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CSIRO, Macquarie University, on helium-saving crusade

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Rather than sending out dire warnings about the dangers of party balloons wasting helium, it's probably better to stem the losses from the world's largest users. That's the approach being taken by the CSIRO and Sydney's Macquarie University.

Cryogenics, as The Register noted here, is a big consumer of helium. In 2005, the US government estimated that application to represent more than 3,800 metric tonnes annually, worldwide.

That kind of consumption, combined with a similar amount getting run through rocket motors (to purge the super-cold systems), puts the demonised party balloon quite in the shade, so it makes sense for helium to be recovered from systems wherever possible.

In a pilot project for helium recovery, CSIRO and the ARC Centre of Excellence in Cognition and its Disorders – CCD for short – are going to work together to develop an onsite helium recovery and reliquefication system.

CSIRO Chief of Materials Science and Engineering Dr Cathy Foley told The Register America's sell-off of its helium reserve, under a plan designed to eliminate the reserve's operating deficit, has kept helium prices artificially low in recent years.

While that's been good for medical and other research, it's also encouraged bad practice of letting the helium used (for example) in an MRI machine to “boil off into space” (literally, since as a lighter-than-air gas, it escapes the atmosphere with ease). Those bad practises, she said, will run into a crunch as prices normalise.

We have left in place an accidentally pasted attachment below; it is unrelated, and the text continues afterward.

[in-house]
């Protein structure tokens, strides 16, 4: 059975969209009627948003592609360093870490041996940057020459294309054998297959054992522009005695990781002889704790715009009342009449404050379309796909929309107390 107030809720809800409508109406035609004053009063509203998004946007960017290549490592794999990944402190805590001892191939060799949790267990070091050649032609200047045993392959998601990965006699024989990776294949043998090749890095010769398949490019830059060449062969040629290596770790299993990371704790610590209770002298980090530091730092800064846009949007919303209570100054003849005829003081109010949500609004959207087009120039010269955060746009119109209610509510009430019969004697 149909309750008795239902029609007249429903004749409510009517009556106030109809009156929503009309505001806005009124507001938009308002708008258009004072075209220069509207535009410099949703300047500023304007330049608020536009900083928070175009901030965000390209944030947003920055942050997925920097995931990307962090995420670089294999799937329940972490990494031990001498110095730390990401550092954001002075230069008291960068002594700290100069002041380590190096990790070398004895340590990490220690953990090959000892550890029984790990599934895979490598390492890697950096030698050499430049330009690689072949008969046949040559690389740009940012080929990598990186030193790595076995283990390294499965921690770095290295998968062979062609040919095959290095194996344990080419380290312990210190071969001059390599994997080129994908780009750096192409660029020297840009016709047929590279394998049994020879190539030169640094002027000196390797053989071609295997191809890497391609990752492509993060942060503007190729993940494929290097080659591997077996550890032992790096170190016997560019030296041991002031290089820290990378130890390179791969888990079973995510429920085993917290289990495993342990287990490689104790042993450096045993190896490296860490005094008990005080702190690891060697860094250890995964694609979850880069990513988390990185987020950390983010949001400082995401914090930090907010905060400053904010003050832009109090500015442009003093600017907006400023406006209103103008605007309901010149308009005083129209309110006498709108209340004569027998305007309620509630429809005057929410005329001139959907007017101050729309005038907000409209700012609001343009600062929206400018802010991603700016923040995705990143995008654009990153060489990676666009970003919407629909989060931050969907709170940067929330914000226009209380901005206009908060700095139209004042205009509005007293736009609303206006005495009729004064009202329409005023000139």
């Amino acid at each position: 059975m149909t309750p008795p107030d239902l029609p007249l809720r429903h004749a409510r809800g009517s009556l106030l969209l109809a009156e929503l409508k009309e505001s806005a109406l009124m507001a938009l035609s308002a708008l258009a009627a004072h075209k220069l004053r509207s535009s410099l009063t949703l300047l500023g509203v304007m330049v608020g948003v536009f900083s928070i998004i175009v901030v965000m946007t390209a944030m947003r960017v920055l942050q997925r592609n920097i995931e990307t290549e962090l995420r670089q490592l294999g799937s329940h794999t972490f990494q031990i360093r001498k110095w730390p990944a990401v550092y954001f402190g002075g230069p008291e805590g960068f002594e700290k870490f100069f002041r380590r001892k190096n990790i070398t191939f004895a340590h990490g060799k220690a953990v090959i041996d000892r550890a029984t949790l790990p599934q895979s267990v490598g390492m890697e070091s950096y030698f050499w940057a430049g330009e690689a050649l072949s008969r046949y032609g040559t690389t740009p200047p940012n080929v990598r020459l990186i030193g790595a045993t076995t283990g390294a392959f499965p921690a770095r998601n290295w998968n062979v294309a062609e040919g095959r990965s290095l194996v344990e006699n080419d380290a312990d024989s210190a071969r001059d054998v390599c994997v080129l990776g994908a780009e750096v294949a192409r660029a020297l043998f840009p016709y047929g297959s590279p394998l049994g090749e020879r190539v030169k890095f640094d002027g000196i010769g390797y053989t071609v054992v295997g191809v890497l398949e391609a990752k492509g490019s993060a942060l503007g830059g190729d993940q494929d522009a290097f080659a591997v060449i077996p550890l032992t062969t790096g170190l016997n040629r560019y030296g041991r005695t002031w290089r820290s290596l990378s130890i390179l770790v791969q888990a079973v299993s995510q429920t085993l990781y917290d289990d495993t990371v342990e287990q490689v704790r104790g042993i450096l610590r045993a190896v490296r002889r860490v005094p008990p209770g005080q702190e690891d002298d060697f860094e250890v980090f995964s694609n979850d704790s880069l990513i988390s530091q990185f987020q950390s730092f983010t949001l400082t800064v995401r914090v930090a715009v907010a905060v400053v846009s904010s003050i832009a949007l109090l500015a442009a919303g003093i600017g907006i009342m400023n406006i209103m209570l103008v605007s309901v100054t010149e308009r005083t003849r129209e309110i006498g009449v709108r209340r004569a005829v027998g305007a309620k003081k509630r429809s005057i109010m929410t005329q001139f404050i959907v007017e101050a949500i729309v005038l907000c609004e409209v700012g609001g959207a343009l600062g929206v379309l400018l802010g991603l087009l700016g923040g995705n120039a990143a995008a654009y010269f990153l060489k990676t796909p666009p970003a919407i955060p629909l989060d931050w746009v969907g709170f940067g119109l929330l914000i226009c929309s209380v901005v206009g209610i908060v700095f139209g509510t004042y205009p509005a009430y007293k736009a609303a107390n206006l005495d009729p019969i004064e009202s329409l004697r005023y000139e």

Dr Foley said it's feasible that prices could rise tenfold – putting a premium on recovery and re-use of the gas.

While capture of helium at the source (that is, where it's being used) isn't too difficult, she said, the process of reliquefication has until recently demanded large and very expensive refrigeration facilities, with highly specialised operators, making release cheaper than recycling.

The more recent development of electric coolers suitable for onsite recovery marks an important development in the recycling of medical helium. At Macquarie, the “boiloff” from magnetoencephalography (MEG) is captured in pipes and taken to the onsite recycling facility. There, it's compressed, purified, and reliquefied for storage – and since it's designed to be a leak-proof system, the MEG's 200 litre weekly consumption of the $30/litre liquid could be cut to near zero.

The facility will also serve as something of a pilot for other high-consumption activities. ®

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